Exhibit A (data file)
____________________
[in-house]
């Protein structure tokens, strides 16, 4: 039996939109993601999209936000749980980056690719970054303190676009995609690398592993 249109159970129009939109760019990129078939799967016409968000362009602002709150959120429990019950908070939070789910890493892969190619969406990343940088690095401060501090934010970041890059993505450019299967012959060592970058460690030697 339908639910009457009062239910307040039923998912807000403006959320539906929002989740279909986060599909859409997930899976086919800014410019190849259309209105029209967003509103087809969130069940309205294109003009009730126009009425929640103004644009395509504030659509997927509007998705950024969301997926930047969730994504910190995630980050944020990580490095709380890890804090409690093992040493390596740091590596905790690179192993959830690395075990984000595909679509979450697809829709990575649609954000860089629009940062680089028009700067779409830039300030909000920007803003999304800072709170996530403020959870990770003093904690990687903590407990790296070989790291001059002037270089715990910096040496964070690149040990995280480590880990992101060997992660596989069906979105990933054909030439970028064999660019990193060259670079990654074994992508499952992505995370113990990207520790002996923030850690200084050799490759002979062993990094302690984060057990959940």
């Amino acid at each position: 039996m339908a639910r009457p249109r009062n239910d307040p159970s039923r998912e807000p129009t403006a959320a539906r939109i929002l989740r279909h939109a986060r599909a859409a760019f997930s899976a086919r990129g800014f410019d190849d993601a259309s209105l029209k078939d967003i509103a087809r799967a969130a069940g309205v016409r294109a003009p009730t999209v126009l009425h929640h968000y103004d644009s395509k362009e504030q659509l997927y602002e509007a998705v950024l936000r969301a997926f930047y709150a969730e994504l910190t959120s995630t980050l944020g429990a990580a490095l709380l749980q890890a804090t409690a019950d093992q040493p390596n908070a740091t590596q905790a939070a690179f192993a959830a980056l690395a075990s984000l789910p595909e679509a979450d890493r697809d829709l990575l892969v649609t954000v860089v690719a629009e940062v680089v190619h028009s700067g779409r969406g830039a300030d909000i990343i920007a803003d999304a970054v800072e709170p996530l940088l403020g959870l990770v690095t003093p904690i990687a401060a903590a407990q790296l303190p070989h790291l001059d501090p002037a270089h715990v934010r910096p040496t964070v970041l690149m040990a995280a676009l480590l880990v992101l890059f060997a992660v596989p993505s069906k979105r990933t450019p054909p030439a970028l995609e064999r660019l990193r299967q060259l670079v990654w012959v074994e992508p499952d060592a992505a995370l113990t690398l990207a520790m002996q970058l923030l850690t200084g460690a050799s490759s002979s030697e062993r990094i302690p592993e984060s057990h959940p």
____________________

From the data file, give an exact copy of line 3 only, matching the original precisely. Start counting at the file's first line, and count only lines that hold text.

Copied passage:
């Amino acid at each position: 039996m339908a639910r009457p249109r009062n239910d307040p159970s039923r998912e807000p129009t403006a959320a539906r939109i929002l989740r279909h939109a986060r599909a859409a760019f997930s899976a086919r990129g800014f410019d190849d993601a259309s209105l029209k078939d967003i509103a087809r799967a969130a069940g309205v016409r294109a003009p009730t999209v126009l009425h929640h968000y103004d644009s395509k362009e504030q659509l997927y602002e509007a998705v950024l936000r969301a997926f930047y709150a969730e994504l910190t959120s995630t980050l944020g429990a990580a490095l709380l749980q890890a804090t409690a019950d093992q040493p390596n908070a740091t590596q905790a939070a690179f192993a959830a980056l690395a075990s984000l789910p595909e679509a979450d890493r697809d829709l990575l892969v649609t954000v860089v690719a629009e940062v680089v190619h028009s700067g779409r969406g830039a300030d909000i990343i920007a803003d999304a970054v800072e709170p996530l940088l403020g959870l990770v690095t003093p904690i990687a401060a903590a407990q790296l303190p070989h790291l001059d501090p002037a270089h715990v934010r910096p040496t964070v970041l690149m040990a995280a676009l480590l880990v992101l890059f060997a992660v596989p993505s069906k979105r990933t450019p054909p030439a970028l995609e064999r660019l990193r299967q060259l670079v990654w012959v074994e992508p499952d060592a992505a995370l113990t690398l990207a520790m002996q970058l923030l850690t200084g460690a050799s490759s002979s030697e062993r990094i302690p592993e984060s057990h959940p």